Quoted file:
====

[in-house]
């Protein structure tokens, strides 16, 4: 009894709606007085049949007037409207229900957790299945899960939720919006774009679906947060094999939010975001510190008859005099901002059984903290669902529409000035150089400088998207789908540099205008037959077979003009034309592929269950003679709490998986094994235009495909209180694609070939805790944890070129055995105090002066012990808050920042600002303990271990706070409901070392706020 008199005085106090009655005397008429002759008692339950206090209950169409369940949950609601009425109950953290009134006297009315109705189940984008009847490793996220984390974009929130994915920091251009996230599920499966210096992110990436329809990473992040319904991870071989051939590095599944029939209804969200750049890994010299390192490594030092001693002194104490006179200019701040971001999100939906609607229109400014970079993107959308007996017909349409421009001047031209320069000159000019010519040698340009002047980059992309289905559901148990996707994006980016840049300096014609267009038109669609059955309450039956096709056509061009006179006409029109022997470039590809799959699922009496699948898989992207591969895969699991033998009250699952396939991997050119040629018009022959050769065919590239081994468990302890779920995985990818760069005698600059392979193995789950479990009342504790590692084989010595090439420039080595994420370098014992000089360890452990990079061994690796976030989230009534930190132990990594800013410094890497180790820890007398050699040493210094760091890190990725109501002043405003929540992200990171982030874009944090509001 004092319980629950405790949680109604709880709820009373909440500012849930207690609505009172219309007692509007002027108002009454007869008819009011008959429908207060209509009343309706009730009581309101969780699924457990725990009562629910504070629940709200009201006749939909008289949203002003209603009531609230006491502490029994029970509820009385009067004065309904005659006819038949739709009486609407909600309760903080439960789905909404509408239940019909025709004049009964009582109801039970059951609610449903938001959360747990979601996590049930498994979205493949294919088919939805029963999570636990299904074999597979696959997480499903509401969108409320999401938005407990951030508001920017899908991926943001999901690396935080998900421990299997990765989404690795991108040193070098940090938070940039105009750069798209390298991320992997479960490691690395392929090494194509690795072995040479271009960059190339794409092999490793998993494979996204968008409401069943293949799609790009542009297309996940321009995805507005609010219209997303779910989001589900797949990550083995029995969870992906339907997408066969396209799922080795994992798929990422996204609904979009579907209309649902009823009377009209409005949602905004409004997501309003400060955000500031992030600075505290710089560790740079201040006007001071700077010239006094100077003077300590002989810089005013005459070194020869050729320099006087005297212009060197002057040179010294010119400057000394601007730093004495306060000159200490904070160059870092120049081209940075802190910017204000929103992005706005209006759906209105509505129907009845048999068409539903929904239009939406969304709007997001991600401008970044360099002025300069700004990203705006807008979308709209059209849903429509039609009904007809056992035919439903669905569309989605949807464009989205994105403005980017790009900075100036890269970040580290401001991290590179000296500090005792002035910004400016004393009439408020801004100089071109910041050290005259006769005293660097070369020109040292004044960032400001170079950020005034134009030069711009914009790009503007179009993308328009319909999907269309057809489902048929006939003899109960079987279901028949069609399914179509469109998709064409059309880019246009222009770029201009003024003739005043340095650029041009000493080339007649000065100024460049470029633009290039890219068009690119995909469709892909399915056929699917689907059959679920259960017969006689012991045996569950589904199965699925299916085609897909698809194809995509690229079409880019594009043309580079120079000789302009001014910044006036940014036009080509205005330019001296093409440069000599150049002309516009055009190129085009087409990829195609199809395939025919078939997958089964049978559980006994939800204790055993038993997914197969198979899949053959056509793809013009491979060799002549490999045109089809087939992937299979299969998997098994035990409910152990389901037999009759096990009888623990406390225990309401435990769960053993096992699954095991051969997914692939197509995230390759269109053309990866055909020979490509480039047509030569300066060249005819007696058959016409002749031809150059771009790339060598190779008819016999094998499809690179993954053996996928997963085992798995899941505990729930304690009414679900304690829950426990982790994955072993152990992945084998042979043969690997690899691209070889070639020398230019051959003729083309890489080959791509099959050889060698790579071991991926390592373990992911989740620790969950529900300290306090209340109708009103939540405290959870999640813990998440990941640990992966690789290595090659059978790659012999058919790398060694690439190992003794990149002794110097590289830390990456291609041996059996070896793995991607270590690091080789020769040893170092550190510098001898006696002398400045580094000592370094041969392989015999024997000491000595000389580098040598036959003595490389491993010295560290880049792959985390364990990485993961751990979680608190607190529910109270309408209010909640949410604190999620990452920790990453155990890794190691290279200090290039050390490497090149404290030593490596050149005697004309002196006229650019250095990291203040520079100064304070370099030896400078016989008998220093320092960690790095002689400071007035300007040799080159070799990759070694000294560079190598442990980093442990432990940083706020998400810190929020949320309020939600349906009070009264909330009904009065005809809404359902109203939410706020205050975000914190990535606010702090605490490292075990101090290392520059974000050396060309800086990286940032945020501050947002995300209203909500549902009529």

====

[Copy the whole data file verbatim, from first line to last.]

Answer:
[in-house]
């Protein structure tokens, strides 16, 4: 009894709606007085049949007037409207229900957790299945899960939720919006774009679906947060094999939010975001510190008859005099901002059984903290669902529409000035150089400088998207789908540099205008037959077979003009034309592929269950003679709490998986094994235009495909209180694609070939805790944890070129055995105090002066012990808050920042600002303990271990706070409901070392706020 008199005085106090009655005397008429002759008692339950206090209950169409369940949950609601009425109950953290009134006297009315109705189940984008009847490793996220984390974009929130994915920091251009996230599920499966210096992110990436329809990473992040319904991870071989051939590095599944029939209804969200750049890994010299390192490594030092001693002194104490006179200019701040971001999100939906609607229109400014970079993107959308007996017909349409421009001047031209320069000159000019010519040698340009002047980059992309289905559901148990996707994006980016840049300096014609267009038109669609059955309450039956096709056509061009006179006409029109022997470039590809799959699922009496699948898989992207591969895969699991033998009250699952396939991997050119040629018009022959050769065919590239081994468990302890779920995985990818760069005698600059392979193995789950479990009342504790590692084989010595090439420039080595994420370098014992000089360890452990990079061994690796976030989230009534930190132990990594800013410094890497180790820890007398050699040493210094760091890190990725109501002043405003929540992200990171982030874009944090509001 004092319980629950405790949680109604709880709820009373909440500012849930207690609505009172219309007692509007002027108002009454007869008819009011008959429908207060209509009343309706009730009581309101969780699924457990725990009562629910504070629940709200009201006749939909008289949203002003209603009531609230006491502490029994029970509820009385009067004065309904005659006819038949739709009486609407909600309760903080439960789905909404509408239940019909025709004049009964009582109801039970059951609610449903938001959360747990979601996590049930498994979205493949294919088919939805029963999570636990299904074999597979696959997480499903509401969108409320999401938005407990951030508001920017899908991926943001999901690396935080998900421990299997990765989404690795991108040193070098940090938070940039105009750069798209390298991320992997479960490691690395392929090494194509690795072995040479271009960059190339794409092999490793998993494979996204968008409401069943293949799609790009542009297309996940321009995805507005609010219209997303779910989001589900797949990550083995029995969870992906339907997408066969396209799922080795994992798929990422996204609904979009579907209309649902009823009377009209409005949602905004409004997501309003400060955000500031992030600075505290710089560790740079201040006007001071700077010239006094100077003077300590002989810089005013005459070194020869050729320099006087005297212009060197002057040179010294010119400057000394601007730093004495306060000159200490904070160059870092120049081209940075802190910017204000929103992005706005209006759906209105509505129907009845048999068409539903929904239009939406969304709007997001991600401008970044360099002025300069700004990203705006807008979308709209059209849903429509039609009904007809056992035919439903669905569309989605949807464009989205994105403005980017790009900075100036890269970040580290401001991290590179000296500090005792002035910004400016004393009439408020801004100089071109910041050290005259006769005293660097070369020109040292004044960032400001170079950020005034134009030069711009914009790009503007179009993308328009319909999907269309057809489902048929006939003899109960079987279901028949069609399914179509469109998709064409059309880019246009222009770029201009003024003739005043340095650029041009000493080339007649000065100024460049470029633009290039890219068009690119995909469709892909399915056929699917689907059959679920259960017969006689012991045996569950589904199965699925299916085609897909698809194809995509690229079409880019594009043309580079120079000789302009001014910044006036940014036009080509205005330019001296093409440069000599150049002309516009055009190129085009087409990829195609199809395939025919078939997958089964049978559980006994939800204790055993038993997914197969198979899949053959056509793809013009491979060799002549490999045109089809087939992937299979299969998997098994035990409910152990389901037999009759096990009888623990406390225990309401435990769960053993096992699954095991051969997914692939197509995230390759269109053309990866055909020979490509480039047509030569300066060249005819007696058959016409002749031809150059771009790339060598190779008819016999094998499809690179993954053996996928997963085992798995899941505990729930304690009414679900304690829950426990982790994955072993152990992945084998042979043969690997690899691209070889070639020398230019051959003729083309890489080959791509099959050889060698790579071991991926390592373990992911989740620790969950529900300290306090209340109708009103939540405290959870999640813990998440990941640990992966690789290595090659059978790659012999058919790398060694690439190992003794990149002794110097590289830390990456291609041996059996070896793995991607270590690091080789020769040893170092550190510098001898006696002398400045580094000592370094041969392989015999024997000491000595000389580098040598036959003595490389491993010295560290880049792959985390364990990485993961751990979680608190607190529910109270309408209010909640949410604190999620990452920790990453155990890794190691290279200090290039050390490497090149404290030593490596050149005697004309002196006229650019250095990291203040520079100064304070370099030896400078016989008998220093320092960690790095002689400071007035300007040799080159070799990759070694000294560079190598442990980093442990432990940083706020998400810190929020949320309020939600349906009070009264909330009904009065005809809404359902109203939410706020205050975000914190990535606010702090605490490292075990101090290392520059974000050396060309800086990286940032945020501050947002995300209203909500549902009529």